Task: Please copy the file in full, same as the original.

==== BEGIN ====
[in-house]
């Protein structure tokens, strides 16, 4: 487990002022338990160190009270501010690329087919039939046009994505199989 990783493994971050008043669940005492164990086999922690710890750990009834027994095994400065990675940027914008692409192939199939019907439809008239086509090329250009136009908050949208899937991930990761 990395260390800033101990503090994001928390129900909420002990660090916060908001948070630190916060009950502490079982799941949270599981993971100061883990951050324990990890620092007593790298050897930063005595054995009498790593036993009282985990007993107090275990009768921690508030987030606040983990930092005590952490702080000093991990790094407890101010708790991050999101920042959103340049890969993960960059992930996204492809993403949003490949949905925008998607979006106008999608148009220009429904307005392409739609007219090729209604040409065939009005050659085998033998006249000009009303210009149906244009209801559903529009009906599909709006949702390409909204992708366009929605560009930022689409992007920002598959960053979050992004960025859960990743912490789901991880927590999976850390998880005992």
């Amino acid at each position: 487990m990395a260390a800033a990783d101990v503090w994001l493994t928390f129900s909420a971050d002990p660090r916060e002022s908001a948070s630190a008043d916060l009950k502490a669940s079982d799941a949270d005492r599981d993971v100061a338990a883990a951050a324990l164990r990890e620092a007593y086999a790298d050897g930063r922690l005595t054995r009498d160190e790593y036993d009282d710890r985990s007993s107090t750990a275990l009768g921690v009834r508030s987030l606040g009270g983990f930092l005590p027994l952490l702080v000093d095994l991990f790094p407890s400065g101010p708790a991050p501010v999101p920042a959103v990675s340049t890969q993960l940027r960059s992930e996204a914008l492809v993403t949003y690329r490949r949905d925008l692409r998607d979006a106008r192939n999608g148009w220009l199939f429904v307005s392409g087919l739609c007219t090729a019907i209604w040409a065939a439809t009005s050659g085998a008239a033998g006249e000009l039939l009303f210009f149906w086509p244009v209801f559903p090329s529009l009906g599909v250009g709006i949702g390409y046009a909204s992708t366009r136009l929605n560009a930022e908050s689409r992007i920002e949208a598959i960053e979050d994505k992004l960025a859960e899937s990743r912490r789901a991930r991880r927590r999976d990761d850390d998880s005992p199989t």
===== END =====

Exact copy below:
[in-house]
């Protein structure tokens, strides 16, 4: 487990002022338990160190009270501010690329087919039939046009994505199989 990783493994971050008043669940005492164990086999922690710890750990009834027994095994400065990675940027914008692409192939199939019907439809008239086509090329250009136009908050949208899937991930990761 990395260390800033101990503090994001928390129900909420002990660090916060908001948070630190916060009950502490079982799941949270599981993971100061883990951050324990990890620092007593790298050897930063005595054995009498790593036993009282985990007993107090275990009768921690508030987030606040983990930092005590952490702080000093991990790094407890101010708790991050999101920042959103340049890969993960960059992930996204492809993403949003490949949905925008998607979006106008999608148009220009429904307005392409739609007219090729209604040409065939009005050659085998033998006249000009009303210009149906244009209801559903529009009906599909709006949702390409909204992708366009929605560009930022689409992007920002598959960053979050992004960025859960990743912490789901991880927590999976850390998880005992």
């Amino acid at each position: 487990m990395a260390a800033a990783d101990v503090w994001l493994t928390f129900s909420a971050d002990p660090r916060e002022s908001a948070s630190a008043d916060l009950k502490a669940s079982d799941a949270d005492r599981d993971v100061a338990a883990a951050a324990l164990r990890e620092a007593y086999a790298d050897g930063r922690l005595t054995r009498d160190e790593y036993d009282d710890r985990s007993s107090t750990a275990l009768g921690v009834r508030s987030l606040g009270g983990f930092l005590p027994l952490l702080v000093d095994l991990f790094p407890s400065g101010p708790a991050p501010v999101p920042a959103v990675s340049t890969q993960l940027r960059s992930e996204a914008l492809v993403t949003y690329r490949r949905d925008l692409r998607d979006a106008r192939n999608g148009w220009l199939f429904v307005s392409g087919l739609c007219t090729a019907i209604w040409a065939a439809t009005s050659g085998a008239a033998g006249e000009l039939l009303f210009f149906w086509p244009v209801f559903p090329s529009l009906g599909v250009g709006i949702g390409y046009a909204s992708t366009r136009l929605n560009a930022e908050s689409r992007i920002e949208a598959i960053e979050d994505k992004l960025a859960e899937s990743r912490r789901a991930r991880r927590r999976d990761d850390d998880s005992p199989t």